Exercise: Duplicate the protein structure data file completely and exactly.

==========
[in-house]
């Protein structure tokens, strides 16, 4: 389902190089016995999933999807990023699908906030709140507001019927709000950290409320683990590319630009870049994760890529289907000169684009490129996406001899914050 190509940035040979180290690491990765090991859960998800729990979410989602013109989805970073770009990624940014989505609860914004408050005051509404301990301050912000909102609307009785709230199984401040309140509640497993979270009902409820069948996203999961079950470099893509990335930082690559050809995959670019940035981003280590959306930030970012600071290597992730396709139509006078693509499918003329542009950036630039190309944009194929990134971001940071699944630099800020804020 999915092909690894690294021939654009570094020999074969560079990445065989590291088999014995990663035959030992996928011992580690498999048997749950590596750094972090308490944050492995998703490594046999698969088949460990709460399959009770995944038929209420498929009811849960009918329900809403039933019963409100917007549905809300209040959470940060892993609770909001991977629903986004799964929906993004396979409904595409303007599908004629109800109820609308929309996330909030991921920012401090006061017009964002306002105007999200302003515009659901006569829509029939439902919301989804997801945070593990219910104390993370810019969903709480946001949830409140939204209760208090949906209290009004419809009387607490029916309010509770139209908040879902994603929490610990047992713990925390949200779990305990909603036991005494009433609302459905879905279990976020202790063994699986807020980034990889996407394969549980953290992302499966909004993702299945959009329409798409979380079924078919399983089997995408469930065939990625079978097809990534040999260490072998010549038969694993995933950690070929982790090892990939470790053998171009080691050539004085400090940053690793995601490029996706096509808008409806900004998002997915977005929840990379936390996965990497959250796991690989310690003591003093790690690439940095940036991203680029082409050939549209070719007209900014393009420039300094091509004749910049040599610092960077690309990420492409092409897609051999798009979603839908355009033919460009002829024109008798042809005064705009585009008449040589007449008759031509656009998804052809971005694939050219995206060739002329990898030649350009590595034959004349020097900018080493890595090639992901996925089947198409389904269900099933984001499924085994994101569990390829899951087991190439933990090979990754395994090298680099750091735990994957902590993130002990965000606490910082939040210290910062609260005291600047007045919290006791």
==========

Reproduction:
[in-house]
């Protein structure tokens, strides 16, 4: 389902190089016995999933999807990023699908906030709140507001019927709000950290409320683990590319630009870049994760890529289907000169684009490129996406001899914050 190509940035040979180290690491990765090991859960998800729990979410989602013109989805970073770009990624940014989505609860914004408050005051509404301990301050912000909102609307009785709230199984401040309140509640497993979270009902409820069948996203999961079950470099893509990335930082690559050809995959670019940035981003280590959306930030970012600071290597992730396709139509006078693509499918003329542009950036630039190309944009194929990134971001940071699944630099800020804020 999915092909690894690294021939654009570094020999074969560079990445065989590291088999014995990663035959030992996928011992580690498999048997749950590596750094972090308490944050492995998703490594046999698969088949460990709460399959009770995944038929209420498929009811849960009918329900809403039933019963409100917007549905809300209040959470940060892993609770909001991977629903986004799964929906993004396979409904595409303007599908004629109800109820609308929309996330909030991921920012401090006061017009964002306002105007999200302003515009659901006569829509029939439902919301989804997801945070593990219910104390993370810019969903709480946001949830409140939204209760208090949906209290009004419809009387607490029916309010509770139209908040879902994603929490610990047992713990925390949200779990305990909603036991005494009433609302459905879905279990976020202790063994699986807020980034990889996407394969549980953290992302499966909004993702299945959009329409798409979380079924078919399983089997995408469930065939990625079978097809990534040999260490072998010549038969694993995933950690070929982790090892990939470790053998171009080691050539004085400090940053690793995601490029996706096509808008409806900004998002997915977005929840990379936390996965990497959250796991690989310690003591003093790690690439940095940036991203680029082409050939549209070719007209900014393009420039300094091509004749910049040599610092960077690309990420492409092409897609051999798009979603839908355009033919460009002829024109008798042809005064705009585009008449040589007449008759031509656009998804052809971005694939050219995206060739002329990898030649350009590595034959004349020097900018080493890595090639992901996925089947198409389904269900099933984001499924085994994101569990390829899951087991190439933990090979990754395994090298680099750091735990994957902590993130002990965000606490910082939040210290910062609260005291600047007045919290006791």